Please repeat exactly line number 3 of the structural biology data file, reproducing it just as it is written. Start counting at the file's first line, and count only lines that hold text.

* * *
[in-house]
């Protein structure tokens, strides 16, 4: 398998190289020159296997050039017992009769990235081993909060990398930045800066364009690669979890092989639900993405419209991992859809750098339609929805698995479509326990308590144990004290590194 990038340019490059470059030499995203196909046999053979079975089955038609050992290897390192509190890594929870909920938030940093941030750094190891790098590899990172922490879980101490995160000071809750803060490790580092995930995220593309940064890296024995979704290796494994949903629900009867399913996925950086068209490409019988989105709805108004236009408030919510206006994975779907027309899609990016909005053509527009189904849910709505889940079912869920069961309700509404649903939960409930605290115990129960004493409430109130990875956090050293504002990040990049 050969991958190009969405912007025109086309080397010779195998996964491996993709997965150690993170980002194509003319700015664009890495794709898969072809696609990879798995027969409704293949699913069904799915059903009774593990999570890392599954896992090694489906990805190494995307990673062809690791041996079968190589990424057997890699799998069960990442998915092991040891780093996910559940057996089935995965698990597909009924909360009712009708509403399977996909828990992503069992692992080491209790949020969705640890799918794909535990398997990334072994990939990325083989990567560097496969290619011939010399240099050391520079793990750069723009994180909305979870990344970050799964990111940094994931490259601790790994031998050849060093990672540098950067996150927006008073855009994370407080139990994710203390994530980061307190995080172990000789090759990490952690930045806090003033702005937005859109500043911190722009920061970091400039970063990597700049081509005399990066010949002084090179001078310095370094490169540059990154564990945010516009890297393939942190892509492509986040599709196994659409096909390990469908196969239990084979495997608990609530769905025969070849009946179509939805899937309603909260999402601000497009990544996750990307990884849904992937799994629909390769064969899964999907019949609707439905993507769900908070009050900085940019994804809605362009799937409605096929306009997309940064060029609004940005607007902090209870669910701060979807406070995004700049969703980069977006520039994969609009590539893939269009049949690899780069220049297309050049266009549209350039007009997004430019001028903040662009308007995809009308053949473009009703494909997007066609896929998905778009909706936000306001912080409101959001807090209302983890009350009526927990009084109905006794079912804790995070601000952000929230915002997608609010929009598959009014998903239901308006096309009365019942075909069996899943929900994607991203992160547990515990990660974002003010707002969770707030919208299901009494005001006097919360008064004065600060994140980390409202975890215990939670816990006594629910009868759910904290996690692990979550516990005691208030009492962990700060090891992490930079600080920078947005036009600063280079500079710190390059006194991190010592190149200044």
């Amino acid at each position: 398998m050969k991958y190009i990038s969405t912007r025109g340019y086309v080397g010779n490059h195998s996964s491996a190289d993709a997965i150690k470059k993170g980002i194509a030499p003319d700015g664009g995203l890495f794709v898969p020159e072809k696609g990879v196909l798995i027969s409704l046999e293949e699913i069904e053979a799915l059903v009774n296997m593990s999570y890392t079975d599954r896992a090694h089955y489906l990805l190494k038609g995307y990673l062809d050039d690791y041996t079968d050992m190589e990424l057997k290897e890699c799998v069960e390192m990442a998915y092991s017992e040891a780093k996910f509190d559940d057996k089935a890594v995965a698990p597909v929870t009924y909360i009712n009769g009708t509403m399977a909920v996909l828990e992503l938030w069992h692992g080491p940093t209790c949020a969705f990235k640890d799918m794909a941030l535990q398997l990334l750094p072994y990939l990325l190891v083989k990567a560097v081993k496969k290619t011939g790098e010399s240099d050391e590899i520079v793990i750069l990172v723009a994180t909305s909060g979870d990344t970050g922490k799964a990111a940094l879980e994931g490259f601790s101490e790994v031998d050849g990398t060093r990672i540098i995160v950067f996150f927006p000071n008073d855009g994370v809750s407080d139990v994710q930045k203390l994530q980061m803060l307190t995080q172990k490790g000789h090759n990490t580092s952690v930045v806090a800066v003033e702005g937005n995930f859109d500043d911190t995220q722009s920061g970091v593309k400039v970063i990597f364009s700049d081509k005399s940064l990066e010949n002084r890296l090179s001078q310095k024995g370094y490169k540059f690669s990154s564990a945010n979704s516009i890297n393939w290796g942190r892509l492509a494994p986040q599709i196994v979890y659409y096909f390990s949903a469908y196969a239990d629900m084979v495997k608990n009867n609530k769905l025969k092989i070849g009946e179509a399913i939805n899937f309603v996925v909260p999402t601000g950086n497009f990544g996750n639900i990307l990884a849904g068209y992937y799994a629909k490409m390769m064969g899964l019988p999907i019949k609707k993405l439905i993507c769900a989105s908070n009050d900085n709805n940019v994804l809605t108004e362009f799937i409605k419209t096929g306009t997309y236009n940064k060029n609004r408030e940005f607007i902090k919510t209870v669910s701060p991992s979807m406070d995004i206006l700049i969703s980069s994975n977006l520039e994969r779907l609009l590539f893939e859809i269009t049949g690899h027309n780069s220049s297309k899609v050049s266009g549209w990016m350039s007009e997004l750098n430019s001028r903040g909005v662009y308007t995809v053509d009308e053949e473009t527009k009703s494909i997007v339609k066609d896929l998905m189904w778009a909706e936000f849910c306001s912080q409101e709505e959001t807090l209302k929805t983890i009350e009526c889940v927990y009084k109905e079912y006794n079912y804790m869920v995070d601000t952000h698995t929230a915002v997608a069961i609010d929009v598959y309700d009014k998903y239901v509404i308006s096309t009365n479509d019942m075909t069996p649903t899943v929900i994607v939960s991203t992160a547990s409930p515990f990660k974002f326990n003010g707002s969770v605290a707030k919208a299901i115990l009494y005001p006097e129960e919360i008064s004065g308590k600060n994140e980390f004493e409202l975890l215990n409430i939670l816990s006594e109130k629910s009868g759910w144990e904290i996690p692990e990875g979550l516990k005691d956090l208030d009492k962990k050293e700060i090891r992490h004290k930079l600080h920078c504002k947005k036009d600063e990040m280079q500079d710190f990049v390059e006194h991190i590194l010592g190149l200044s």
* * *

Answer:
């Amino acid at each position: 398998m050969k991958y190009i990038s969405t912007r025109g340019y086309v080397g010779n490059h195998s996964s491996a190289d993709a997965i150690k470059k993170g980002i194509a030499p003319d700015g664009g995203l890495f794709v898969p020159e072809k696609g990879v196909l798995i027969s409704l046999e293949e699913i069904e053979a799915l059903v009774n296997m593990s999570y890392t079975d599954r896992a090694h089955y489906l990805l190494k038609g995307y990673l062809d050039d690791y041996t079968d050992m190589e990424l057997k290897e890699c799998v069960e390192m990442a998915y092991s017992e040891a780093k996910f509190d559940d057996k089935a890594v995965a698990p597909v929870t009924y909360i009712n009769g009708t509403m399977a909920v996909l828990e992503l938030w069992h692992g080491p940093t209790c949020a969705f990235k640890d799918m794909a941030l535990q398997l990334l750094p072994y990939l990325l190891v083989k990567a560097v081993k496969k290619t011939g790098e010399s240099d050391e590899i520079v793990i750069l990172v723009a994180t909305s909060g979870d990344t970050g922490k799964a990111a940094l879980e994931g490259f601790s101490e790994v031998d050849g990398t060093r990672i540098i995160v950067f996150f927006p000071n008073d855009g994370v809750s407080d139990v994710q930045k203390l994530q980061m803060l307190t995080q172990k490790g000789h090759n990490t580092s952690v930045v806090a800066v003033e702005g937005n995930f859109d500043d911190t995220q722009s920061g970091v593309k400039v970063i990597f364009s700049d081509k005399s940064l990066e010949n002084r890296l090179s001078q310095k024995g370094y490169k540059f690669s990154s564990a945010n979704s516009i890297n393939w290796g942190r892509l492509a494994p986040q599709i196994v979890y659409y096909f390990s949903a469908y196969a239990d629900m084979v495997k608990n009867n609530k769905l025969k092989i070849g009946e179509a399913i939805n899937f309603v996925v909260p999402t601000g950086n497009f990544g996750n639900i990307l990884a849904g068209y992937y799994a629909k490409m390769m064969g899964l019988p999907i019949k609707k993405l439905i993507c769900a989105s908070n009050d900085n709805n940019v994804l809605t108004e362009f799937i409605k419209t096929g306009t997309y236009n940064k060029n609004r408030e940005f607007i902090k919510t209870v669910s701060p991992s979807m406070d995004i206006l700049i969703s980069s994975n977006l520039e994969r779907l609009l590539f893939e859809i269009t049949g690899h027309n780069s220049s297309k899609v050049s266009g549209w990016m350039s007009e997004l750098n430019s001028r903040g909005v662009y308007t995809v053509d009308e053949e473009t527009k009703s494909i997007v339609k066609d896929l998905m189904w778009a909706e936000f849910c306001s912080q409101e709505e959001t807090l209302k929805t983890i009350e009526c889940v927990y009084k109905e079912y006794n079912y804790m869920v995070d601000t952000h698995t929230a915002v997608a069961i609010d929009v598959y309700d009014k998903y239901v509404i308006s096309t009365n479509d019942m075909t069996p649903t899943v929900i994607v939960s991203t992160a547990s409930p515990f990660k974002f326990n003010g707002s969770v605290a707030k919208a299901i115990l009494y005001p006097e129960e919360i008064s004065g308590k600060n994140e980390f004493e409202l975890l215990n409430i939670l816990s006594e109130k629910s009868g759910w144990e904290i996690p692990e990875g979550l516990k005691d956090l208030d009492k962990k050293e700060i090891r992490h004290k930079l600080h920078c504002k947005k036009d600063e990040m280079q500079d710190f990049v390059e006194h991190i590194l010592g190149l200044s």